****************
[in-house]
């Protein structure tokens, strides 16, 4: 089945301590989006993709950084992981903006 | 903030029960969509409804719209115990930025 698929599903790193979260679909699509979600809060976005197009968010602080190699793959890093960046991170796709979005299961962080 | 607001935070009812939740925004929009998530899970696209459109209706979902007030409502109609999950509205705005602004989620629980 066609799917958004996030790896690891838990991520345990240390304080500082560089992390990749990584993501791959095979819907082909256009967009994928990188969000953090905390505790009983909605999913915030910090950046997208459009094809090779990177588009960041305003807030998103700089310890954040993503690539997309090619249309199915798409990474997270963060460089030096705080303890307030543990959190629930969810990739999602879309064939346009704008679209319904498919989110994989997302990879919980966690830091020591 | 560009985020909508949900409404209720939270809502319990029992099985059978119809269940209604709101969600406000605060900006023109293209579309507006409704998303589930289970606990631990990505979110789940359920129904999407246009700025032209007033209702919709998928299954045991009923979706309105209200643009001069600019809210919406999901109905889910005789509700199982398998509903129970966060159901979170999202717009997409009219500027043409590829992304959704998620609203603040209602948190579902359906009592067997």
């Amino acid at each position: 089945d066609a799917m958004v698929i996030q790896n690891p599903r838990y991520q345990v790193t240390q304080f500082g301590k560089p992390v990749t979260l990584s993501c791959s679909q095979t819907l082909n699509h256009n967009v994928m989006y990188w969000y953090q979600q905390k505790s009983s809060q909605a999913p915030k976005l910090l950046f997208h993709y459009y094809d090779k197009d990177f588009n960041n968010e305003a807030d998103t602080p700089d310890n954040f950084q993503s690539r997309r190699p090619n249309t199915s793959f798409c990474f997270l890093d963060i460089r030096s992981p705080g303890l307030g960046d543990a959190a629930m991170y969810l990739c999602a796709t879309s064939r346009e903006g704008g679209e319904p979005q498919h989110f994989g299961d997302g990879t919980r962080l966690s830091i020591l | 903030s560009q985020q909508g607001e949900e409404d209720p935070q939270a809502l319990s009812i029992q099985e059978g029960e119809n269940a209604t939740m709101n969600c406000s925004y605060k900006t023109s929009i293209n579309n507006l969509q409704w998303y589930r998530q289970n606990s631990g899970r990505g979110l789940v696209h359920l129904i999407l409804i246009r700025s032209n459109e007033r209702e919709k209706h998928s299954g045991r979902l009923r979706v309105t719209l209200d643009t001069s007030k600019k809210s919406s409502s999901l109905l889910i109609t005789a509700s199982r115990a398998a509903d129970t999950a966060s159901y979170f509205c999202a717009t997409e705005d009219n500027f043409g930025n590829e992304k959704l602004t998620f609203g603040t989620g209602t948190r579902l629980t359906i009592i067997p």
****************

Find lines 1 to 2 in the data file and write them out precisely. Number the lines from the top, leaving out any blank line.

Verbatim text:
[in-house]
């Protein structure tokens, strides 16, 4: 089945301590989006993709950084992981903006 | 903030029960969509409804719209115990930025 698929599903790193979260679909699509979600809060976005197009968010602080190699793959890093960046991170796709979005299961962080 | 607001935070009812939740925004929009998530899970696209459109209706979902007030409502109609999950509205705005602004989620629980 066609799917958004996030790896690891838990991520345990240390304080500082560089992390990749990584993501791959095979819907082909256009967009994928990188969000953090905390505790009983909605999913915030910090950046997208459009094809090779990177588009960041305003807030998103700089310890954040993503690539997309090619249309199915798409990474997270963060460089030096705080303890307030543990959190629930969810990739999602879309064939346009704008679209319904498919989110994989997302990879919980966690830091020591 | 560009985020909508949900409404209720939270809502319990029992099985059978119809269940209604709101969600406000605060900006023109293209579309507006409704998303589930289970606990631990990505979110789940359920129904999407246009700025032209007033209702919709998928299954045991009923979706309105209200643009001069600019809210919406999901109905889910005789509700199982398998509903129970966060159901979170999202717009997409009219500027043409590829992304959704998620609203603040209602948190579902359906009592067997």